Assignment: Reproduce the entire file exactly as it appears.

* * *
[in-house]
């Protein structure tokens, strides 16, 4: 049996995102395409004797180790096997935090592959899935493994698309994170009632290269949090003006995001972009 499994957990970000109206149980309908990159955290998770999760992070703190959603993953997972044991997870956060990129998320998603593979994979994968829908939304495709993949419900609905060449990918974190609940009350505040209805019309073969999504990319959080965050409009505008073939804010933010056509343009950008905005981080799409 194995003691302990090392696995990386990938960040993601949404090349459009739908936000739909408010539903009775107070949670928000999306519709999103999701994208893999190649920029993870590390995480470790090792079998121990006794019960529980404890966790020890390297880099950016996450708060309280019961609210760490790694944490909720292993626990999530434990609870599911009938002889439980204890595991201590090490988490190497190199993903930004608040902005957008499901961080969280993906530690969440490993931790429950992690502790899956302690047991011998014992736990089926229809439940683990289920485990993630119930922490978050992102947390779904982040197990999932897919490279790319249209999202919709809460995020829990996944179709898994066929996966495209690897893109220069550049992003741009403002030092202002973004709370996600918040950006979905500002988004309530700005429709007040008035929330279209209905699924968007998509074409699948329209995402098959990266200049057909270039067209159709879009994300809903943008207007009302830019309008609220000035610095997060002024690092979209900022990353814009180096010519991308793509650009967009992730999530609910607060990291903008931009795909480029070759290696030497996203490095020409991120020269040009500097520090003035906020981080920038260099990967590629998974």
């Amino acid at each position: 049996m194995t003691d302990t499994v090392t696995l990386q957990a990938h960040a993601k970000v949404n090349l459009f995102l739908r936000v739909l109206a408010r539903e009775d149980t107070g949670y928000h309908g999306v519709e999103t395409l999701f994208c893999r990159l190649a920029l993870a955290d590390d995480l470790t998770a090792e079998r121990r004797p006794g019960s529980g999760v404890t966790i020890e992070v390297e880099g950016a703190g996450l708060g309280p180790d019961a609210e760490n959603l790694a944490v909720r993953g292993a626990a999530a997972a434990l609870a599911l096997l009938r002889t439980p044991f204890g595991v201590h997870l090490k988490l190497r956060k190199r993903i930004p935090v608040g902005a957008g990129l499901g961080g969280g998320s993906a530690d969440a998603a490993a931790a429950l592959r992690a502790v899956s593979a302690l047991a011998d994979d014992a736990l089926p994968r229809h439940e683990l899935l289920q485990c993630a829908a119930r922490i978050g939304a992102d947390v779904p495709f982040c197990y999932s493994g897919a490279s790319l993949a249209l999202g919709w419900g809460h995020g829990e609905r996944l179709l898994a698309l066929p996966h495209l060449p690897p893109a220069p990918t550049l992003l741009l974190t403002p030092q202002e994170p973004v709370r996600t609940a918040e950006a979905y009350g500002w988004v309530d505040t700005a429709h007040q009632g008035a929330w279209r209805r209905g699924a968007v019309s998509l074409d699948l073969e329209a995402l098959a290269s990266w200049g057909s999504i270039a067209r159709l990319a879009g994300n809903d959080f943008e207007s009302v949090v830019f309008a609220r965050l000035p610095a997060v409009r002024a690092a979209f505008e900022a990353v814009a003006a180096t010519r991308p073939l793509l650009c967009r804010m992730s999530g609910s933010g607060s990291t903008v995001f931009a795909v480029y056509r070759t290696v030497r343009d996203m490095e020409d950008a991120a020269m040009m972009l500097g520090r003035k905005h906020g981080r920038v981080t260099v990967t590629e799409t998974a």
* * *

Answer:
[in-house]
């Protein structure tokens, strides 16, 4: 049996995102395409004797180790096997935090592959899935493994698309994170009632290269949090003006995001972009 499994957990970000109206149980309908990159955290998770999760992070703190959603993953997972044991997870956060990129998320998603593979994979994968829908939304495709993949419900609905060449990918974190609940009350505040209805019309073969999504990319959080965050409009505008073939804010933010056509343009950008905005981080799409 194995003691302990090392696995990386990938960040993601949404090349459009739908936000739909408010539903009775107070949670928000999306519709999103999701994208893999190649920029993870590390995480470790090792079998121990006794019960529980404890966790020890390297880099950016996450708060309280019961609210760490790694944490909720292993626990999530434990609870599911009938002889439980204890595991201590090490988490190497190199993903930004608040902005957008499901961080969280993906530690969440490993931790429950992690502790899956302690047991011998014992736990089926229809439940683990289920485990993630119930922490978050992102947390779904982040197990999932897919490279790319249209999202919709809460995020829990996944179709898994066929996966495209690897893109220069550049992003741009403002030092202002973004709370996600918040950006979905500002988004309530700005429709007040008035929330279209209905699924968007998509074409699948329209995402098959990266200049057909270039067209159709879009994300809903943008207007009302830019309008609220000035610095997060002024690092979209900022990353814009180096010519991308793509650009967009992730999530609910607060990291903008931009795909480029070759290696030497996203490095020409991120020269040009500097520090003035906020981080920038260099990967590629998974």
């Amino acid at each position: 049996m194995t003691d302990t499994v090392t696995l990386q957990a990938h960040a993601k970000v949404n090349l459009f995102l739908r936000v739909l109206a408010r539903e009775d149980t107070g949670y928000h309908g999306v519709e999103t395409l999701f994208c893999r990159l190649a920029l993870a955290d590390d995480l470790t998770a090792e079998r121990r004797p006794g019960s529980g999760v404890t966790i020890e992070v390297e880099g950016a703190g996450l708060g309280p180790d019961a609210e760490n959603l790694a944490v909720r993953g292993a626990a999530a997972a434990l609870a599911l096997l009938r002889t439980p044991f204890g595991v201590h997870l090490k988490l190497r956060k190199r993903i930004p935090v608040g902005a957008g990129l499901g961080g969280g998320s993906a530690d969440a998603a490993a931790a429950l592959r992690a502790v899956s593979a302690l047991a011998d994979d014992a736990l089926p994968r229809h439940e683990l899935l289920q485990c993630a829908a119930r922490i978050g939304a992102d947390v779904p495709f982040c197990y999932s493994g897919a490279s790319l993949a249209l999202g919709w419900g809460h995020g829990e609905r996944l179709l898994a698309l066929p996966h495209l060449p690897p893109a220069p990918t550049l992003l741009l974190t403002p030092q202002e994170p973004v709370r996600t609940a918040e950006a979905y009350g500002w988004v309530d505040t700005a429709h007040q009632g008035a929330w279209r209805r209905g699924a968007v019309s998509l074409d699948l073969e329209a995402l098959a290269s990266w200049g057909s999504i270039a067209r159709l990319a879009g994300n809903d959080f943008e207007s009302v949090v830019f309008a609220r965050l000035p610095a997060v409009r002024a690092a979209f505008e900022a990353v814009a003006a180096t010519r991308p073939l793509l650009c967009r804010m992730s999530g609910s933010g607060s990291t903008v995001f931009a795909v480029y056509r070759t290696v030497r343009d996203m490095e020409d950008a991120a020269m040009m972009l500097g520090r003035k905005h906020g981080r920038v981080t260099v990967t590629e799409t998974a």